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Common scleroderma

Common scleroderma - Fruiting body
  • Latin name: Scleroderma aurantium Pers.
  • French name: Scléroderme orangé
  • Division: Basidiomycota
  • Class: Sclerodermatales
  • Synonym(s): Scleroderma citrinum Pers.,
    Scleroderma vulgare Hornemann


Litter, Woody debris



Damage, symptoms and biology

The fruiting body is spherical, somewhat flattened, and has a fairly hard rind that is yellowish, orangish or brownish in colour and covered with flattened warts. The flesh is initially white, then purplish and finally turns black. It is hard and granular and has an unpleasant odour. The stem is virtually non-existent. This species has blackish purple spores that escape through a slit that forms on top of the fruiting body when the fungus reaches maturity.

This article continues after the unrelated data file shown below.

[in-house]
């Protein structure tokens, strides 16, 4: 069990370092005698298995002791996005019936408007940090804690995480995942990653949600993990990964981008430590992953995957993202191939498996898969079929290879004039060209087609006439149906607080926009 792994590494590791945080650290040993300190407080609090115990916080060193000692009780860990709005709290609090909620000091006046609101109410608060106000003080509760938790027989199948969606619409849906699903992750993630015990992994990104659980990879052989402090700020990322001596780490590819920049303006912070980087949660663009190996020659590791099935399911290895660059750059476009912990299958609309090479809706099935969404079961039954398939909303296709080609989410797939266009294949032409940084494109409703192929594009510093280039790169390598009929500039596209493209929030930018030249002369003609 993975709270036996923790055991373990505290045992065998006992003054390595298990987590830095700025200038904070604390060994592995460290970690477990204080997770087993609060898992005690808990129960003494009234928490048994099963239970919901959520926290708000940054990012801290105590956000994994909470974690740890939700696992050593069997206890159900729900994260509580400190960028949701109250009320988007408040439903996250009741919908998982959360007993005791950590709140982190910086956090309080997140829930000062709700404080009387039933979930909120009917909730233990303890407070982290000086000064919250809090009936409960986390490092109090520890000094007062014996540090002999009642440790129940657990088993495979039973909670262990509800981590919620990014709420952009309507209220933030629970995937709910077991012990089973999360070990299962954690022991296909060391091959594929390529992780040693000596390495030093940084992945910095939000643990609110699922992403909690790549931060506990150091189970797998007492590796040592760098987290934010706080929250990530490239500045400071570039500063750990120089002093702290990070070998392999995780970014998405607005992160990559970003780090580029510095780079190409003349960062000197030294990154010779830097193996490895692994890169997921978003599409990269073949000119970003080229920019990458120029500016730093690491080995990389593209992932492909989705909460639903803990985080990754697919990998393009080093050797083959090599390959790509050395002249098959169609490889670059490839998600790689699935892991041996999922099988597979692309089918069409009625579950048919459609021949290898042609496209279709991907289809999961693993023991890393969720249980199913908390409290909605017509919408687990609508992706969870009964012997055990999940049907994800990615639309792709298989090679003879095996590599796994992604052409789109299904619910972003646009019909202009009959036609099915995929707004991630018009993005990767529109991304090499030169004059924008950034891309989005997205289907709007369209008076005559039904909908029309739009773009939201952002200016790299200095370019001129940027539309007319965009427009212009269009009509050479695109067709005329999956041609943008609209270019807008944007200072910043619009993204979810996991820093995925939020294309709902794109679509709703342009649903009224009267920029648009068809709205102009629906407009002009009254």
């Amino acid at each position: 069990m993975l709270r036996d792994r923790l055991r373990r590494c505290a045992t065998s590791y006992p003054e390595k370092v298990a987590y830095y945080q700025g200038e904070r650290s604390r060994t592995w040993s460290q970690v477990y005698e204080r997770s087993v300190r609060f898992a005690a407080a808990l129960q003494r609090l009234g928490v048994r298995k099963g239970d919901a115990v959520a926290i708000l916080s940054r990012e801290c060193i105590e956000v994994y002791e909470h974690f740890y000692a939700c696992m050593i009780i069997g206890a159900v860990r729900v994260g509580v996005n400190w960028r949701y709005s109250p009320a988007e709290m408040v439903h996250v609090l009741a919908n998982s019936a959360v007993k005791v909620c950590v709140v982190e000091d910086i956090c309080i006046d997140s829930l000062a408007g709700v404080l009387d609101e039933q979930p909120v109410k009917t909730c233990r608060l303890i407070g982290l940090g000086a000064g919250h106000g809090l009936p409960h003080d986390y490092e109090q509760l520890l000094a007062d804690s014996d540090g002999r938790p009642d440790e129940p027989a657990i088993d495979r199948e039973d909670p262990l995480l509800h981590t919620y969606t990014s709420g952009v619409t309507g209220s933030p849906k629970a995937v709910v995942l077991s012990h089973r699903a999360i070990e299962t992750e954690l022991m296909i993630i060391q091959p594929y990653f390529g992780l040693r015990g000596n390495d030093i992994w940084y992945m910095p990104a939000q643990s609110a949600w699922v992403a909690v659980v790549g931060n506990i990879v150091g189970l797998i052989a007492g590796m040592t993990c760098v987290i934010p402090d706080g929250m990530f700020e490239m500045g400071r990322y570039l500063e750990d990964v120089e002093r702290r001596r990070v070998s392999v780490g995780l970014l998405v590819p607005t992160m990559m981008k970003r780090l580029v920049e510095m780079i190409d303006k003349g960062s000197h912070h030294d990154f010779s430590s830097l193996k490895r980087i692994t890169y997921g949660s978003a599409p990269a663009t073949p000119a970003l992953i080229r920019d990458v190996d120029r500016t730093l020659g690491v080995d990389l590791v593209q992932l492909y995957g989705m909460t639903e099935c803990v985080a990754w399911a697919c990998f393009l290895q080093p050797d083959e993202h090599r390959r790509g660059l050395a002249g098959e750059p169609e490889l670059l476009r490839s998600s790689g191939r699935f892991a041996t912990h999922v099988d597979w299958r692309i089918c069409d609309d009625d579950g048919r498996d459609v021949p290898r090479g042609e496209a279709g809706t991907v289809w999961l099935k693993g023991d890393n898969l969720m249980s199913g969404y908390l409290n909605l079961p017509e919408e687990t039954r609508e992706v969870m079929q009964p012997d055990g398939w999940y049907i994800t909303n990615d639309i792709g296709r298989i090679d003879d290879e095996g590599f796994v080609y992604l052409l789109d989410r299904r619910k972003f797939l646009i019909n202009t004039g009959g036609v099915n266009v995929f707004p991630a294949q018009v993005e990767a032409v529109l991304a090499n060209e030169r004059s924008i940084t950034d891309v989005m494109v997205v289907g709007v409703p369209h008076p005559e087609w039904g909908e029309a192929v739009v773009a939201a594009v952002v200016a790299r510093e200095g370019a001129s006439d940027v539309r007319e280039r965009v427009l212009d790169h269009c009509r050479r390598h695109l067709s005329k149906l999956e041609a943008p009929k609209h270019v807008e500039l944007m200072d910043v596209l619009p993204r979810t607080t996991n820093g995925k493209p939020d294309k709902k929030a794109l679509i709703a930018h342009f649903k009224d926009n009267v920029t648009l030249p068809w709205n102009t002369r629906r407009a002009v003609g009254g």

Other information

Some people consider this species toxic. Be careful not to confuse it with edible puffballs. It can be differentiated on the basis of its hardness.

Habitats : deciduous or mixed forests, near old stumps or on rotting wood, and in pastures.

Canadian Forest Service Publications

Common scleroderma


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